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Over one million children could die as the UN declares famine in Somalia

Thursday 21 July 2011, 8:54AM
By Save The Children
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More than one million children are at risk of death in Somalia, Save the Children warns as the UN announces famine in drought-afflicted nation.

Figures released today show that there is famine in two areas of South Central Somalia - with up to half of children in the worst affected areas suffering from acute malnutrition. Save the Children said that without urgent action, it was inevitable that the famine would continue to spread through South Central and into parts of Puntland, with devastating impact on children and their families.

The crisis has been sparked by a deadly combination of conflict, escalating food prices and failed rains. For weeks, thousands of Somalis have been flooding across the border into Kenya and Ethiopia - some arriving exhausted and too late to get help for their severely malnourished children.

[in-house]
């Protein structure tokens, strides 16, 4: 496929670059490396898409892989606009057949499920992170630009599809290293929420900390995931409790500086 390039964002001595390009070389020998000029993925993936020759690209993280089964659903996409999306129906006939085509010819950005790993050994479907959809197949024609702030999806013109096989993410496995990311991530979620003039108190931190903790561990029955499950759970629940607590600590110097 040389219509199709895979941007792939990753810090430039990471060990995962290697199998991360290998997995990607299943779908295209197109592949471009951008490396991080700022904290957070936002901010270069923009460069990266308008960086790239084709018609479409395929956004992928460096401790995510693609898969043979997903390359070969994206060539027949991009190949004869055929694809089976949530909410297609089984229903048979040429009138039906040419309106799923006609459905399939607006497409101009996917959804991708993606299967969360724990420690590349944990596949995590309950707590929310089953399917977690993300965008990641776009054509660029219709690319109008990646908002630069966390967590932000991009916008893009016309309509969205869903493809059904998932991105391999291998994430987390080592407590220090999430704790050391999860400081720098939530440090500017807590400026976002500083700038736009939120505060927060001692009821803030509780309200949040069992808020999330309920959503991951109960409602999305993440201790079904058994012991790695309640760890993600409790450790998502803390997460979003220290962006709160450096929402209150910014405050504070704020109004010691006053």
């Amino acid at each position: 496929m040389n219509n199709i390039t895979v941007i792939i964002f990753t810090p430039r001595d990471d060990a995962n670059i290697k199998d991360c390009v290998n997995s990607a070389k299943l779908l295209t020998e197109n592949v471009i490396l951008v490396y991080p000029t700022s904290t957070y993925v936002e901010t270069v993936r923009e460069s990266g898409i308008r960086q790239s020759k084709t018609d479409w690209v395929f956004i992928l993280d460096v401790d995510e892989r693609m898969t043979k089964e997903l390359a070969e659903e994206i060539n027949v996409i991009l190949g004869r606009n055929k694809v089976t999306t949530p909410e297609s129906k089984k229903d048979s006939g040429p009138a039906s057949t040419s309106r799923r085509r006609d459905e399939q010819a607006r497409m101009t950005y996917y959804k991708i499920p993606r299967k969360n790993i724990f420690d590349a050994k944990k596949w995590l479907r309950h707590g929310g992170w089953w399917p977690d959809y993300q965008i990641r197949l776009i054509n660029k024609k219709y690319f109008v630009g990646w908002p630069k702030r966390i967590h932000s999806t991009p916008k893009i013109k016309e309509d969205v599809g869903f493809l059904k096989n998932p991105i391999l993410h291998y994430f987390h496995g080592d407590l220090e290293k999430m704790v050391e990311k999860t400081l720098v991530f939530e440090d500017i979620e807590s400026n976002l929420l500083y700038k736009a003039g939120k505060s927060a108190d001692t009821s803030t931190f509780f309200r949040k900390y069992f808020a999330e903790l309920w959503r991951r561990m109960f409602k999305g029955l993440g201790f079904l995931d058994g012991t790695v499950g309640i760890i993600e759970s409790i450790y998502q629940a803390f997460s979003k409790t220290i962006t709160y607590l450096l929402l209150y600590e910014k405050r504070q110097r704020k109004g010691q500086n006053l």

Ben Foot, Save the Children's Somalia country director says: "This declaration of famine has to be a wake-up call for the international community. At the moment, we simply don't have enough funds to meet the scale of the needs in Somalia. If we are to save children's lives over the coming weeks, then we simply have to step up humanitarian activities on a massive scale.

Throughout the growing disaster, Save the Children has been working in South Central Somalia and in Puntland, reaching families with life-saving help, The agency is currently feeding 9000 children at feeding centres across Somalia. In Puntland, the number of malnourished children visiting Save the Children's clinics has almost doubled in the past six months.

The agency is aiming to reach half a million of the most vulnerable children and their families with vital help, including food aid, nutritional support, water and health care.
It is appealing for $100 million to fund its work across the drought-afflicted East Africa region.

Ben Foot continued, "In 1992, famine hit Somalia and 200,000 people died. We are not yet at that crisis point, but unless we act rapidly, many children could lose their lives over the coming months."

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